adder

1
[ ad-er ]
/ ˈæd ər /

noun

the common European viper, Vipera berus.
any of various other venomous or harmless snakes resembling the viper.

RELATED WORDS

Origin of adder

1
before 950; late Middle English; replacing Middle English nadder (a nadder becoming an adder by misdivision; cf. apron), Old English næddre; cognate with Old Saxon nādra, Old High German nātara (German Natter), Old Norse nathra snake, Gothic nadrs adder, Old Irish nathir snake, Latin natrix water snake

Definition for adder (2 of 2)

adder

2
[ ad-er ]
/ ˈæd ər /

noun

a person or thing that adds.

Origin of adder

2
First recorded in 1570–80; add + -er1
Dictionary.com Unabridged Based on the Random House Unabridged Dictionary, © Random House, Inc. 2019

Examples from the Web for adder

British Dictionary definitions for adder (1 of 2)

adder

1
/ (ˈædə) /

noun

Also called: viper a common viper, Vipera berus, that is widely distributed in Europe, including Britain, and Asia and is typically dark greyish in colour with a black zigzag pattern along the back
any of various similar venomous or nonvenomous snakes

Word Origin for adder

Old English nǣdre snake; in Middle English a naddre was mistaken for an addre; related to Old Norse nathr, Gothic nadrs

British Dictionary definitions for adder (2 of 2)

adder

2
/ (ˈædə) /

noun

a person or thing that adds, esp a single element of an electronic computer, the function of which is to add a single digit of each of two inputs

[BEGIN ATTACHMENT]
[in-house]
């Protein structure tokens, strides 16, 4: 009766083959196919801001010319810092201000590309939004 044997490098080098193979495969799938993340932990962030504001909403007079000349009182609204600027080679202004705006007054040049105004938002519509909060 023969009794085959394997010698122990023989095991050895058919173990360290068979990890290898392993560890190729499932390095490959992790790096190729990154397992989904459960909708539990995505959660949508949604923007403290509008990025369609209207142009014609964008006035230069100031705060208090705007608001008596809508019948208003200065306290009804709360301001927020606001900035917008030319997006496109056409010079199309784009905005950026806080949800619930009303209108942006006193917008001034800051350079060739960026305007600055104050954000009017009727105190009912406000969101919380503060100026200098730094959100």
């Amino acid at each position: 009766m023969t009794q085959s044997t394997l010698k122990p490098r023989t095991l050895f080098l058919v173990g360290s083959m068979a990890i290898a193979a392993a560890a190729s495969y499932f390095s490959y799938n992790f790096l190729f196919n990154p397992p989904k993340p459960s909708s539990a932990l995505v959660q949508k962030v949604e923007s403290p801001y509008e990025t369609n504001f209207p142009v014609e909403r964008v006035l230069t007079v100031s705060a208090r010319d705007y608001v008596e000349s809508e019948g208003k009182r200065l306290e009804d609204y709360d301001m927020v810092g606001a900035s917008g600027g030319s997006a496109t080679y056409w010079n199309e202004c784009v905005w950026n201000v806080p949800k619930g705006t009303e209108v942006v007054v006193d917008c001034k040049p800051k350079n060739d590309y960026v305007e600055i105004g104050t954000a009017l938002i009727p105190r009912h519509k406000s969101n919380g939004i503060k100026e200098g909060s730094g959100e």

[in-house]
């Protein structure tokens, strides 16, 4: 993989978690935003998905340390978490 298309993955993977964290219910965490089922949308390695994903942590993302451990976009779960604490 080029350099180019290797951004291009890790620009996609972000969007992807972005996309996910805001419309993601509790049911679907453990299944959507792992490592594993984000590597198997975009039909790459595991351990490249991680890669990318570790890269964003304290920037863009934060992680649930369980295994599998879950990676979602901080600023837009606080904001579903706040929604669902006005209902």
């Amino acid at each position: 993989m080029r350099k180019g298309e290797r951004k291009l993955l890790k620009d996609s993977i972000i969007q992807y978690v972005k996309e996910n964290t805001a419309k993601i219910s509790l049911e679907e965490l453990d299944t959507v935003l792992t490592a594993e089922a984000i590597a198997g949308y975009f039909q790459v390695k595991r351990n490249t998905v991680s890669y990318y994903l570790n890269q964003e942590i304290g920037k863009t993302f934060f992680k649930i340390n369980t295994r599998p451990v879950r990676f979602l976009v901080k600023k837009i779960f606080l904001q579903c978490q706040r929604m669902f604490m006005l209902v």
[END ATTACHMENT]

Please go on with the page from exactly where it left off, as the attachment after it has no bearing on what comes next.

Collins English Dictionary - Complete & Unabridged 2012 Digital Edition © William Collins Sons & Co. Ltd. 1979, 1986 © HarperCollins Publishers 1998, 2000, 2003, 2005, 2006, 2007, 2009, 2012

Word Origin and History for adder

adder


n.

Old English næddre "a snake, serpent, viper," from West Germanic *nædro "a snake" (cf. Old Norse naðra, Middle Dutch nadre, Old High German natra, German Natter, Gothic nadrs), from PIE root *netr- (cf. Latin natrix "water snake," probably by folk-association with nare "to swim;" Old Irish nathir, Welsh neidr "adder").

The modern form represents a faulty separation 14c.-16c. into an adder, for which see also apron, auger, nickname, humble pie, umpire. Nedder is still a northern English dialect form. Folklore connection with deafness is via Psalm lviii:1-5. The adder is said to stop up its ears to avoid hearing the snake charmer called in to drive it away. Adderbolt (late 15c.) was a former name for "dragonfly."

Online Etymology Dictionary, © 2010 Douglas Harper